We all experience feelings that are difficult to handle. But between our emotion-phobic society and the debilitating uncertainty of modern times, we usually don’t know how to talk about them, much less handle them.
Well, that’s where the online community of Liz Fosslien and Mollie West Duffy — the duo behind the @lizandmollie Instagram account — comes in. They, like so many creators, have built a place where people can gather to laugh and cry about things like productivity guilt, anxiety and Zoom fatigue. Below, Fosslien and Duffy offer tools to help you understand the feelings that arise when you compare yourself to other people and start to move forward from them.
Left unchecked, comparison can make you miserable. Seeing people be better at something than you are can feel like a vicious uprooting. But with the right tools, you can use your envy to uncover what you value.
Here’s how to take your envy, decode it and turn it into positive action:
1. Listen to your strongest triggers
Twenty years ago, while waiting for coffee to brew, a young lawyer flipped through her law school’s alumni magazine. When she read about an alum who was a full-time writer, her stomach dropped like an elevator – but that’s what led Gretchen Rubin, now a New York Times bestselling author, to pursue a new career as an author.
That’s right – her career change didn’t happen because of a conversation with her boss or visits with a life coach. It happened because she felt desperately envious of someone else’s life. Comparison can teach you what you value when you see yourself envying someone doing something you want, even if you haven’t consciously allowed yourself to want it.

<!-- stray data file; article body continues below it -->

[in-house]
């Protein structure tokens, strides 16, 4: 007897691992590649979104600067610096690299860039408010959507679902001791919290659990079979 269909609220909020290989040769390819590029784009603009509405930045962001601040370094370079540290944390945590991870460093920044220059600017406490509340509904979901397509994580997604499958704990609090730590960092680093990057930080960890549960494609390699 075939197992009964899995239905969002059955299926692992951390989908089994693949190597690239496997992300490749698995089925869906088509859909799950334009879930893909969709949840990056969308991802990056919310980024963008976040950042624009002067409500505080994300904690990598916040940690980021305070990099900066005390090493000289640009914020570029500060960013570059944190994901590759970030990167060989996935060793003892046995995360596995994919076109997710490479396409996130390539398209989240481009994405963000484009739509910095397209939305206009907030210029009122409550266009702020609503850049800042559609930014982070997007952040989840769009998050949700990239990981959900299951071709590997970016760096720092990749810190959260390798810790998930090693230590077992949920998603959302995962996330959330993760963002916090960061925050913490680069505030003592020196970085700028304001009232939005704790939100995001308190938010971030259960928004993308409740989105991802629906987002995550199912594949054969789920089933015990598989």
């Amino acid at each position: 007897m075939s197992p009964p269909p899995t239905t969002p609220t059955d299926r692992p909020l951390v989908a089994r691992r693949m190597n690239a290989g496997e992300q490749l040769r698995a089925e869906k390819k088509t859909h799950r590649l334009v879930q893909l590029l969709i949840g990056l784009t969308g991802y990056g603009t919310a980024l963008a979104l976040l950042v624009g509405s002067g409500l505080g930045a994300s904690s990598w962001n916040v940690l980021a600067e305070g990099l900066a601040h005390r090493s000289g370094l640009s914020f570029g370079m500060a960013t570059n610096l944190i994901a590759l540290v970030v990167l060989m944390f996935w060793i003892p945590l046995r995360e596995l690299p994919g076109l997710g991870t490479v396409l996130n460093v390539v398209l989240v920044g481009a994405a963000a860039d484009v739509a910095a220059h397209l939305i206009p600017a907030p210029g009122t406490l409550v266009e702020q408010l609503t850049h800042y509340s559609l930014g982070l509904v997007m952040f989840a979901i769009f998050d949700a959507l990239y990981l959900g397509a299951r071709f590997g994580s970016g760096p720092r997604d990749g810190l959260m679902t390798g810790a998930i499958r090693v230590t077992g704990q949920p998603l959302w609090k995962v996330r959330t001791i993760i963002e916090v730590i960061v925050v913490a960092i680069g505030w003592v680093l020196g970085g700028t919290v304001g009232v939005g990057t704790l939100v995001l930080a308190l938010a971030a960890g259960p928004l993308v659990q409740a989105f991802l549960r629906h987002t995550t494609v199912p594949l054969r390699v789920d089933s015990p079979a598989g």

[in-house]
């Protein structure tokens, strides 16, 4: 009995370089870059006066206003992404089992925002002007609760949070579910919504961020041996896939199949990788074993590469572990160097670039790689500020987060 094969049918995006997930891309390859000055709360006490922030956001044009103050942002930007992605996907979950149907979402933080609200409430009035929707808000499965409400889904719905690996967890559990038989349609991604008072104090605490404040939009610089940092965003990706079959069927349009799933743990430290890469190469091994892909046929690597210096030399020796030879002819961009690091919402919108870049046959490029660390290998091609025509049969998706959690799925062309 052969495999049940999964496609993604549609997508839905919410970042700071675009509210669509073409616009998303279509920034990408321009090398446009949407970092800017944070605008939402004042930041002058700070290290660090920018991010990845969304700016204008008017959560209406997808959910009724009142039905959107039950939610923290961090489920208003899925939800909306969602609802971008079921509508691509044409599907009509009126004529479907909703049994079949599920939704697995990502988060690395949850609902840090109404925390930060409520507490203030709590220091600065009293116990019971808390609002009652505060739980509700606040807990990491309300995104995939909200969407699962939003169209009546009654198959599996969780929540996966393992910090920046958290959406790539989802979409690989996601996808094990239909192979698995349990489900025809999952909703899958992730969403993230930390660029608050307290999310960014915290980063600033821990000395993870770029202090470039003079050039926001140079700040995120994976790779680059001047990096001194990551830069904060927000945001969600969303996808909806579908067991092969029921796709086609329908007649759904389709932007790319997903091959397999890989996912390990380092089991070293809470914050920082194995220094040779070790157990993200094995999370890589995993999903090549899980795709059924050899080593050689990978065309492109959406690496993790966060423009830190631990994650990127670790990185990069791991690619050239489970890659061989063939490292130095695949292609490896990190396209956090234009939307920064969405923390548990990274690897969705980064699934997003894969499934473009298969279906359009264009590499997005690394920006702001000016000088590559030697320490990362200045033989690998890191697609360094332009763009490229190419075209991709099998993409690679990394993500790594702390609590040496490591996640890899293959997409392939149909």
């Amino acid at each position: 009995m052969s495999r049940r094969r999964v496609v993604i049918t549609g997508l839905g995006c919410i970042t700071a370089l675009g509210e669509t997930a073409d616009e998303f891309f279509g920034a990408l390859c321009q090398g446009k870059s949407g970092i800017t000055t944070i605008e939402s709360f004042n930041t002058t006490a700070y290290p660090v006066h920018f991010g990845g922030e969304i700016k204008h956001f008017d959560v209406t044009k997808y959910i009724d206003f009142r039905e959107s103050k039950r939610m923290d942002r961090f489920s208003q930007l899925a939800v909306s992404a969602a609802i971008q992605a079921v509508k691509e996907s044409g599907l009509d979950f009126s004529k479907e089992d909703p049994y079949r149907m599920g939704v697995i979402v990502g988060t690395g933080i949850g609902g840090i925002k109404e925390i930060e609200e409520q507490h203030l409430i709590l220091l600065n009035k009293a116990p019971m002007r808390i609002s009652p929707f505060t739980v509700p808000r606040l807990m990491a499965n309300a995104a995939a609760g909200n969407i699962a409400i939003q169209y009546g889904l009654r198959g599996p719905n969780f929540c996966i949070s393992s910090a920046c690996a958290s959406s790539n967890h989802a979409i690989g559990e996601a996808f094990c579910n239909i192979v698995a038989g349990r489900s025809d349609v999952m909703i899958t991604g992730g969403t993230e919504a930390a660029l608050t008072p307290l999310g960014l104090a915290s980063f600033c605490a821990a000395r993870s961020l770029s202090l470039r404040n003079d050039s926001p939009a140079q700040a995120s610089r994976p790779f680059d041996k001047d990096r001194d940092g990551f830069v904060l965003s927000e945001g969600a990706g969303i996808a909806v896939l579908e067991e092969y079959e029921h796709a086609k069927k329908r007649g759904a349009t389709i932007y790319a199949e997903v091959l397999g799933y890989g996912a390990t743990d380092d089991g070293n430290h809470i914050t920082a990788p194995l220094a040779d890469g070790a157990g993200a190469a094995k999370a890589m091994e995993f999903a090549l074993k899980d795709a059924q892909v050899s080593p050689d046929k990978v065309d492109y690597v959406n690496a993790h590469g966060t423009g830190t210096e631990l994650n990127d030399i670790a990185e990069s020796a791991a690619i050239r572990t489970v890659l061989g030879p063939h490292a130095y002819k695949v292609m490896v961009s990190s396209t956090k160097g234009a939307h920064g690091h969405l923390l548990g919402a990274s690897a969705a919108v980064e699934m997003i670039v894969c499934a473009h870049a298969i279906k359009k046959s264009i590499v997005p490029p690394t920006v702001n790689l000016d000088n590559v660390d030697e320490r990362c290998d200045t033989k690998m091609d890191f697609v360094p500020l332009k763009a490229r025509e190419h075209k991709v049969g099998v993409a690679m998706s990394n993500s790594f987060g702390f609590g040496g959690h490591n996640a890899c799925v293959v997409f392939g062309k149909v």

Self-awareness can help you turn your feelings into something useful, so the next time envy rears its head, ask yourself:
• What do they have that makes me feel less than?
• What void do I believe having it would fill?
• Do I really want what they have?
• If yes, how much, and is it worth taking action to try to get it for myself?
The more specific your answers, the better you’ll be able to redirect your emotion into actions and strategies.
2. Make sure your envy doesn’t become malicious
Comparison-induced envy can be a great motivator and guide. It can also make us bitter.
Psychologists distinguish between benign envy, when we admire someone and try to emulate them, and malicious envy, when we dislike the other person for having what we want. It’s the difference between “They have a penthouse apartment, and it’s cool how they got it” and “I hate that their home has panoramic views, and I want them to suffer.”
To be clear: Both are painful. Benign envy motivates us to work harder to improve, while malicious envy makes us nasty.
We often feel malicious envy when we perceive scarcity. But in many cases, another person’s ability to achieve something is evidence that it’s possible for us, too.
To shift your thinking from malicious to benign envy, try these phrases that we heard from reader Aya:
• “I’m inspired by _____. Maybe I can learn from them, or ask them to be my mentor.”
• “I haven’t done what they’ve done . . . yet.”
• “Every person is on their own journey. I’m grateful for mine.”
• “If my favorite role models stopped what they were doing, I wouldn’t be able to enjoy their incredible work.”
3. Pick a broader baseline
If you see a friend hitting a personal milestone, it’s easy to feel you’re far behind in life. But if you think of 10 or 20 of your acquaintances, chances are a bunch will be in the same boat as you – and might even be happily sailing along.
In an experiment, researchers asked people to assess their running abilities. They found that participants spontaneously compared themselves with the best runner they could think of and deemed themselves not so great. The researchers then prompted the participants to list the top 10 runners they knew personally. By reflecting on the seventh- or ninth-best runner they had rubbed shoulders with, people suddenly felt a lot better. Comparing themselves with a broader group diminished the enormous gulf between themselves and what they thought of as “good.”